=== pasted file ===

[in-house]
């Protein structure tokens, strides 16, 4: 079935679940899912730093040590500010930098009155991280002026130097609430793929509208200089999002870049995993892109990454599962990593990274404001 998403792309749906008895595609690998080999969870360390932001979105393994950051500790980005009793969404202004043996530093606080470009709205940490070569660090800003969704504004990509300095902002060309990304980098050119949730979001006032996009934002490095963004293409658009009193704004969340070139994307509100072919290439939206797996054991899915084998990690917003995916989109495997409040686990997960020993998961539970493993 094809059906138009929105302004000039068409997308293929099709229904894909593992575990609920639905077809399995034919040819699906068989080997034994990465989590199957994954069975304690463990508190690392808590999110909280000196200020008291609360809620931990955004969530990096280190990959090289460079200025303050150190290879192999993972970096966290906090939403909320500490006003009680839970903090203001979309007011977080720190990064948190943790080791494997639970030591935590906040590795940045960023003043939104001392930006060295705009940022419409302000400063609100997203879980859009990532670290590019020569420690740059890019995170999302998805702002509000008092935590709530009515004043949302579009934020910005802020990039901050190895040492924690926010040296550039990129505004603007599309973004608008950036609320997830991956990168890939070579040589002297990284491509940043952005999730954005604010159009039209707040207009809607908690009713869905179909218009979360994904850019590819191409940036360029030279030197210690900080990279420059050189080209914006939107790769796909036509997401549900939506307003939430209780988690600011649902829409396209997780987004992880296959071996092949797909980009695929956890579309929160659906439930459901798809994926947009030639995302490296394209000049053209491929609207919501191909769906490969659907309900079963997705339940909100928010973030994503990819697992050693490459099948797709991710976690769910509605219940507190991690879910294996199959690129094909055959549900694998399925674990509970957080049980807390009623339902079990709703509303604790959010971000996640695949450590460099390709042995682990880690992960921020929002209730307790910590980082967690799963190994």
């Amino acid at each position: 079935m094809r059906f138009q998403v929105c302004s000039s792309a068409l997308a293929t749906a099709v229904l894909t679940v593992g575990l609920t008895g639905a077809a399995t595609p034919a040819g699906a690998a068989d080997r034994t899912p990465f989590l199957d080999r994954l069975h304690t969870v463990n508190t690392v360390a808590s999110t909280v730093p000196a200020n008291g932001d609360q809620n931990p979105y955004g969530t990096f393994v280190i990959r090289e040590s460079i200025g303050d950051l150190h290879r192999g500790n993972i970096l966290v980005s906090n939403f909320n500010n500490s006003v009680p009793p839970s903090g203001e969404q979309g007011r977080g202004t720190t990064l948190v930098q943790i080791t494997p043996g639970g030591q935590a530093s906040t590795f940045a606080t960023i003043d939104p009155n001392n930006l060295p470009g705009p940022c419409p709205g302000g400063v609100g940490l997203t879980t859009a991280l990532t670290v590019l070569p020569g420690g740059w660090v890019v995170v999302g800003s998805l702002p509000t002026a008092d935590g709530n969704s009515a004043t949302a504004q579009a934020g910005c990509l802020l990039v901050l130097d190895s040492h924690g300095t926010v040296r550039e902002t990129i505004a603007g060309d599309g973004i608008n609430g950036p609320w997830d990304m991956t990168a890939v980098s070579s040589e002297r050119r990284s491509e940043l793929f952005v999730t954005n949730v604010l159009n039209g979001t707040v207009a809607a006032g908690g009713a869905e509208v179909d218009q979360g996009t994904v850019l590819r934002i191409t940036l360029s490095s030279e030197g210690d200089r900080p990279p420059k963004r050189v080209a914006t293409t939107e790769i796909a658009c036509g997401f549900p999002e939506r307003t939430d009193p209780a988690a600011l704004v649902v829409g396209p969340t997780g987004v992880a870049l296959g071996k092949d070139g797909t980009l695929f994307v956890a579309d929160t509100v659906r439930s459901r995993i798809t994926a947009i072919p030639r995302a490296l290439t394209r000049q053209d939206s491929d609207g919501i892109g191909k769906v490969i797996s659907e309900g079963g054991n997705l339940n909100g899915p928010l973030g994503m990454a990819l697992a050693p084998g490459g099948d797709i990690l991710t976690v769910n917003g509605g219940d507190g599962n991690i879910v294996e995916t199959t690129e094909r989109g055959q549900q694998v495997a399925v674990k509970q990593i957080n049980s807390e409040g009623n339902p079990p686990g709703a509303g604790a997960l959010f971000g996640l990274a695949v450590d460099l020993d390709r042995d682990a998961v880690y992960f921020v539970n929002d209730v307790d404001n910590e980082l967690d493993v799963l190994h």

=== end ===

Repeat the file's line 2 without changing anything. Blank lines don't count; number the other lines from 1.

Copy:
């Protein structure tokens, strides 16, 4: 079935679940899912730093040590500010930098009155991280002026130097609430793929509208200089999002870049995993892109990454599962990593990274404001 998403792309749906008895595609690998080999969870360390932001979105393994950051500790980005009793969404202004043996530093606080470009709205940490070569660090800003969704504004990509300095902002060309990304980098050119949730979001006032996009934002490095963004293409658009009193704004969340070139994307509100072919290439939206797996054991899915084998990690917003995916989109495997409040686990997960020993998961539970493993 094809059906138009929105302004000039068409997308293929099709229904894909593992575990609920639905077809399995034919040819699906068989080997034994990465989590199957994954069975304690463990508190690392808590999110909280000196200020008291609360809620931990955004969530990096280190990959090289460079200025303050150190290879192999993972970096966290906090939403909320500490006003009680839970903090203001979309007011977080720190990064948190943790080791494997639970030591935590906040590795940045960023003043939104001392930006060295705009940022419409302000400063609100997203879980859009990532670290590019020569420690740059890019995170999302998805702002509000008092935590709530009515004043949302579009934020910005802020990039901050190895040492924690926010040296550039990129505004603007599309973004608008950036609320997830991956990168890939070579040589002297990284491509940043952005999730954005604010159009039209707040207009809607908690009713869905179909218009979360994904850019590819191409940036360029030279030197210690900080990279420059050189080209914006939107790769796909036509997401549900939506307003939430209780988690600011649902829409396209997780987004992880296959071996092949797909980009695929956890579309929160659906439930459901798809994926947009030639995302490296394209000049053209491929609207919501191909769906490969659907309900079963997705339940909100928010973030994503990819697992050693490459099948797709991710976690769910509605219940507190991690879910294996199959690129094909055959549900694998399925674990509970957080049980807390009623339902079990709703509303604790959010971000996640695949450590460099390709042995682990880690992960921020929002209730307790910590980082967690799963190994």